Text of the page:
Do you really need to use "he said" and "she said" after every bit of dialogue? Actually, no. You have other options like not using a dialogue tag at all, or showing who’s talking by action outside dialogue. We examine the options in this article.
If you’re like me, you love learning about literary devices and how to use them. I was in a literary forum recently where someone posted, "What’s the difference between Anastrophe and Hyperbaton?" Frankly, I had to look them up. If you're like me, this article is for you.
Confused by abbreviations? This is your essential guide to getting them right.
In the English language, rules are made to be broken. Here's a post for all the grammatical lawbreakers out there.
You can't use a screwdriver to hammer a nail. Likewise, you can't use a semicolon to introduce a list. Here's how to use your grammatical tools the right way.
On the surface, writing with numbers is a simple rule: *write out numbers between zero and nine*. However — as it is with all grammar — as you dig, the layers get complicated.
Apostrophes are like weeds. Sometimes they crop up in the most unexpected places. How do you know when and where to use an apostrophe? In this article, we set the record straight.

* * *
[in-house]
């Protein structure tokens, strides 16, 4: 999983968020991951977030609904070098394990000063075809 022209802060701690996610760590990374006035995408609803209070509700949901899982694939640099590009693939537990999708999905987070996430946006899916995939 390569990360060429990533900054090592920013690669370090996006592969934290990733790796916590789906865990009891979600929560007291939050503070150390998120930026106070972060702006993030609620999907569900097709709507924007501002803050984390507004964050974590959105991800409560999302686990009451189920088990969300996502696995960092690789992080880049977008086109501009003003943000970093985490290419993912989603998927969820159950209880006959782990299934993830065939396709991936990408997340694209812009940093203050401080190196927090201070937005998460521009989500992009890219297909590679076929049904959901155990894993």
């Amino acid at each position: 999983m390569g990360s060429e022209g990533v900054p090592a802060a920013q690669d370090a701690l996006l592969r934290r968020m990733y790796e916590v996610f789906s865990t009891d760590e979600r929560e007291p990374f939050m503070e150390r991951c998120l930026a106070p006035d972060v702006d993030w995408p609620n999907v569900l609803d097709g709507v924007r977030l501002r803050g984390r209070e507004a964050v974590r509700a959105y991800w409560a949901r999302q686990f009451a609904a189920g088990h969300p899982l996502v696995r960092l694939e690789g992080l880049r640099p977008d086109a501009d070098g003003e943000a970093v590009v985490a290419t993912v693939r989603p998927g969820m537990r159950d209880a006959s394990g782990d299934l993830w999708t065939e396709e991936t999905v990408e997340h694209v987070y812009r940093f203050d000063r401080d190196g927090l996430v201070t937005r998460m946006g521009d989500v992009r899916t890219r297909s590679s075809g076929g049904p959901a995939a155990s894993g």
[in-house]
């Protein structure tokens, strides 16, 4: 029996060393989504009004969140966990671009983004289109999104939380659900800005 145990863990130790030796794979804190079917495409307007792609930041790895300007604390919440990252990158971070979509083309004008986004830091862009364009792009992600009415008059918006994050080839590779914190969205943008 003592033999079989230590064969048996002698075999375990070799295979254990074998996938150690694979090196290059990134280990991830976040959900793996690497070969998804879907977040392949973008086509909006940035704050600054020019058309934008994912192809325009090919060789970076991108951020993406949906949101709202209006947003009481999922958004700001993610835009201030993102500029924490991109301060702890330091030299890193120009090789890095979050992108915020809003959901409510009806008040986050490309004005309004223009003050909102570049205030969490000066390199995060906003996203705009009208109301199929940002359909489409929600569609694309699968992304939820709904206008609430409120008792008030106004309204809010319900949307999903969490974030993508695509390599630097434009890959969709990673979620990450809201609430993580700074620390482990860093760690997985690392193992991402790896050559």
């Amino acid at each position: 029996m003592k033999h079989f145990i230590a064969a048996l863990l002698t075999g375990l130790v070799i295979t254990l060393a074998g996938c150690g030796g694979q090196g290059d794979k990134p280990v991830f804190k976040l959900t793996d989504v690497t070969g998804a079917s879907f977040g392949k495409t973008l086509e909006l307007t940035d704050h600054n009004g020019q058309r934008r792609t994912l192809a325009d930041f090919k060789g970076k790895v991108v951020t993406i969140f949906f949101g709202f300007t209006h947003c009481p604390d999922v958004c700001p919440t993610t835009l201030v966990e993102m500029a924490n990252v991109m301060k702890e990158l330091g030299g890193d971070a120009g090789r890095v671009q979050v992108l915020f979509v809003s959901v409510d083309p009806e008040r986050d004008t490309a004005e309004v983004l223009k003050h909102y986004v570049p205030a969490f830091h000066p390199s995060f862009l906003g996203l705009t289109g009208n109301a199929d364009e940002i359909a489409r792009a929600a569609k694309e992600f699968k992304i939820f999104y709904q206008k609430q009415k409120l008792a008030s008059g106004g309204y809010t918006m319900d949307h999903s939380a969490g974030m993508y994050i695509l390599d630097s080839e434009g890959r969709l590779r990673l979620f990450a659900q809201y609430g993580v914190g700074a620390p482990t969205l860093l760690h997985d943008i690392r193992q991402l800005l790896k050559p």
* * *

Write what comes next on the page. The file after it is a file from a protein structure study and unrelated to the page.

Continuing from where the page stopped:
Parallel structure is a vital tool for all writers. When structure is parallel, the reader’s flow is uninterrupted. When structure is perpendicular, the reader is thrown off and the content weakened. Learn how to keep your structure straight.
Exclamation points punctuate the end of a sentence meant to display admiration or express excitement, astonishment, or some other strong emotion. Some people go mad with their exclamation marks!!! (See what we did there?) In this article, we discuss when, and when not, to use this pesky punctuation.
We could spend every waking moment learning grammar rules and still not have them all mastered. And that would leave zero time to actually write anything. Luckily for each of us, there’s a surefire way to avoid learning the majority of grammar rules while still adhering to them.